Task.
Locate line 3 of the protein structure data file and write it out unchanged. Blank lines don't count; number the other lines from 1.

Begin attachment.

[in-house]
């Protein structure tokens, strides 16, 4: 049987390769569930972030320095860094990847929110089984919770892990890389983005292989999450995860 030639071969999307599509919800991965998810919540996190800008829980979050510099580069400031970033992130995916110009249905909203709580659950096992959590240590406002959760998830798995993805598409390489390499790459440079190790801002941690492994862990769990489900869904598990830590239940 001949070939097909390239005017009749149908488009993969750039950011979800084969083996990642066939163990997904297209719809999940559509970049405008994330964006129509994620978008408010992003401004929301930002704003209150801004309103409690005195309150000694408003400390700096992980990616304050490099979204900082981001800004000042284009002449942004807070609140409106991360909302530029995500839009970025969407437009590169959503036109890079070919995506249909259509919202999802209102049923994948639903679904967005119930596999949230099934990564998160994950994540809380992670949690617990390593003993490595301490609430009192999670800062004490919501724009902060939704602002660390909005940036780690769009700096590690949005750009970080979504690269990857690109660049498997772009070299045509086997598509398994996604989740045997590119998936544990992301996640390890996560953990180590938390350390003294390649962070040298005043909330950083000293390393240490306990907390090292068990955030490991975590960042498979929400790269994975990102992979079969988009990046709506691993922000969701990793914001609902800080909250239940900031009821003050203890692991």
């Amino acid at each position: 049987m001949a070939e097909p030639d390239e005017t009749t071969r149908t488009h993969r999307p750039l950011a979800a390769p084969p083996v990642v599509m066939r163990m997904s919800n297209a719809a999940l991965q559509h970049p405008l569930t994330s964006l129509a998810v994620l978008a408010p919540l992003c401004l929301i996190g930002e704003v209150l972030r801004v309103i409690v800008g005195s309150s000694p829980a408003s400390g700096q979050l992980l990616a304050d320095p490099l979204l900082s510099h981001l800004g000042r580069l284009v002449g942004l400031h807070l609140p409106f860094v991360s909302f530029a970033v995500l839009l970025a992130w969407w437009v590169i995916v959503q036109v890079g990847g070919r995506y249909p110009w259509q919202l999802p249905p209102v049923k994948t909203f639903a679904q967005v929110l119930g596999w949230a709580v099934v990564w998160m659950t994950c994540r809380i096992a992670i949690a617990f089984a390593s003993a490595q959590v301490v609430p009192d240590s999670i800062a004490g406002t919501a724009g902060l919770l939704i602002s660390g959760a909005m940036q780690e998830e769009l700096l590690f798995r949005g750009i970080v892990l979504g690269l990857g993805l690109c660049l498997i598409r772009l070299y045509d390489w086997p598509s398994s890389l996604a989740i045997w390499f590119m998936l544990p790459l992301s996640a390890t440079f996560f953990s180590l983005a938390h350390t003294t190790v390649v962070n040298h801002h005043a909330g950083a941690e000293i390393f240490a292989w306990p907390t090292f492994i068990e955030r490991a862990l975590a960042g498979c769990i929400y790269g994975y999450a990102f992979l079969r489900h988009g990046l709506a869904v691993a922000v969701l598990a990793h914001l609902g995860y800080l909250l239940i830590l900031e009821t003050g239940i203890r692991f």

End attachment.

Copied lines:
């Amino acid at each position: 049987m001949a070939e097909p030639d390239e005017t009749t071969r149908t488009h993969r999307p750039l950011a979800a390769p084969p083996v990642v599509m066939r163990m997904s919800n297209a719809a999940l991965q559509h970049p405008l569930t994330s964006l129509a998810v994620l978008a408010p919540l992003c401004l929301i996190g930002e704003v209150l972030r801004v309103i409690v800008g005195s309150s000694p829980a408003s400390g700096q979050l992980l990616a304050d320095p490099l979204l900082s510099h981001l800004g000042r580069l284009v002449g942004l400031h807070l609140p409106f860094v991360s909302f530029a970033v995500l839009l970025a992130w969407w437009v590169i995916v959503q036109v890079g990847g070919r995506y249909p110009w259509q919202l999802p249905p209102v049923k994948t909203f639903a679904q967005v929110l119930g596999w949230a709580v099934v990564w998160m659950t994950c994540r809380i096992a992670i949690a617990f089984a390593s003993a490595q959590v301490v609430p009192d240590s999670i800062a004490g406002t919501a724009g902060l919770l939704i602002s660390g959760a909005m940036q780690e998830e769009l700096l590690f798995r949005g750009i970080v892990l979504g690269l990857g993805l690109c660049l498997i598409r772009l070299y045509d390489w086997p598509s398994s890389l996604a989740i045997w390499f590119m998936l544990p790459l992301s996640a390890t440079f996560f953990s180590l983005a938390h350390t003294t190790v390649v962070n040298h801002h005043a909330g950083a941690e000293i390393f240490a292989w306990p907390t090292f492994i068990e955030r490991a862990l975590a960042g498979c769990i929400y790269g994975y999450a990102f992979l079969r489900h988009g990046l709506a869904v691993a922000v969701l598990a990793h914001l609902g995860y800080l909250l239940i830590l900031e009821t003050g239940i203890r692991f």